That slid into my soul.

    The silly buckets on the deck,
    That had so long remained,
    I dreamt that they were filled with dew;
    And when I awoke, it rained.

    My lips were wet, my throat was cold,
    My garments all were dank;
    Sure I had drunken in my dreams,
    And still my body drank.

    I moved, and could not feel my limbs:
    I was so light--almost
    I thought that I had died in sleep,
    And was a blessed ghost.

    And soon I heard a roaring wind:
    It did not come anear;
    But with its sound it shook the sails,
    That were so thin and sere.

    The upper air burst into life!
    And a hundred fire-flags sheen,
    To and fro they were hurried about!
    And to and fro, and in and out,
    The wan stars danced between.

    And the coming wind did roar more loud,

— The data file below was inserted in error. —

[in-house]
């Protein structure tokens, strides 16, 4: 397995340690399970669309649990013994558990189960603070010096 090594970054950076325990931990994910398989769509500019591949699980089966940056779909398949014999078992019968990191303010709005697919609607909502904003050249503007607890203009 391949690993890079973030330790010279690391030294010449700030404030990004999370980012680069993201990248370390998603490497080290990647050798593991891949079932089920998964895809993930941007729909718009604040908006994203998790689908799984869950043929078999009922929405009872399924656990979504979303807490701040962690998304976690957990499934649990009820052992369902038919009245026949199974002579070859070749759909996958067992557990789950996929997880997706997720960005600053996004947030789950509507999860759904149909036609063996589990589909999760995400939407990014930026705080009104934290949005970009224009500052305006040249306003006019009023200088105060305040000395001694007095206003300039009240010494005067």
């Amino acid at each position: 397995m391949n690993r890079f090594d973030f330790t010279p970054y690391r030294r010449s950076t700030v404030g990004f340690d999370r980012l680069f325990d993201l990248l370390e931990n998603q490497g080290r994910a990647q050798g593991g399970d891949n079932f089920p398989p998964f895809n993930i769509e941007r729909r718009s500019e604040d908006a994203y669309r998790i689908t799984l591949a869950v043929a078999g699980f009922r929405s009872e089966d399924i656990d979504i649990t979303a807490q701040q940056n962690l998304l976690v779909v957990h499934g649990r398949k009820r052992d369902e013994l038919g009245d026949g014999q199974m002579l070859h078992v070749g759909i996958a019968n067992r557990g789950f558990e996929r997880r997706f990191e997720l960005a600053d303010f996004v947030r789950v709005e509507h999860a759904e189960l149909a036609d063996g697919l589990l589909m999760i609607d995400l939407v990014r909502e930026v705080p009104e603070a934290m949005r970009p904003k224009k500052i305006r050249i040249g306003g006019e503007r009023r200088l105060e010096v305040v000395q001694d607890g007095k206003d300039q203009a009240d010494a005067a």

And the sails did sigh like sedge;
    And the rain poured down from one black cloud;
    The Moon was at its edge.

    The thick black cloud was cleft, and still
    The Moon was at its side:
    Like waters shot from some high crag,
    The lightning fell with never a jag,
    A river steep and wide.

    The loud wind never reached the ship,
    Yet now the ship moved on!
    Beneath the lightning and the Moon
    The dead men gave a groan.

    They groaned, they stirred, they all uprose,
    Nor spake, nor moved their eyes;
    It had been strange, even in a dream,
    To have seen those dead men rise.

    The helmsman steered, the ship moved on;
    Yet never a breeze up blew;
    The mariners all 'gan work the ropes,
    Where they were wont to do:
    They raised their limbs like lifeless tools--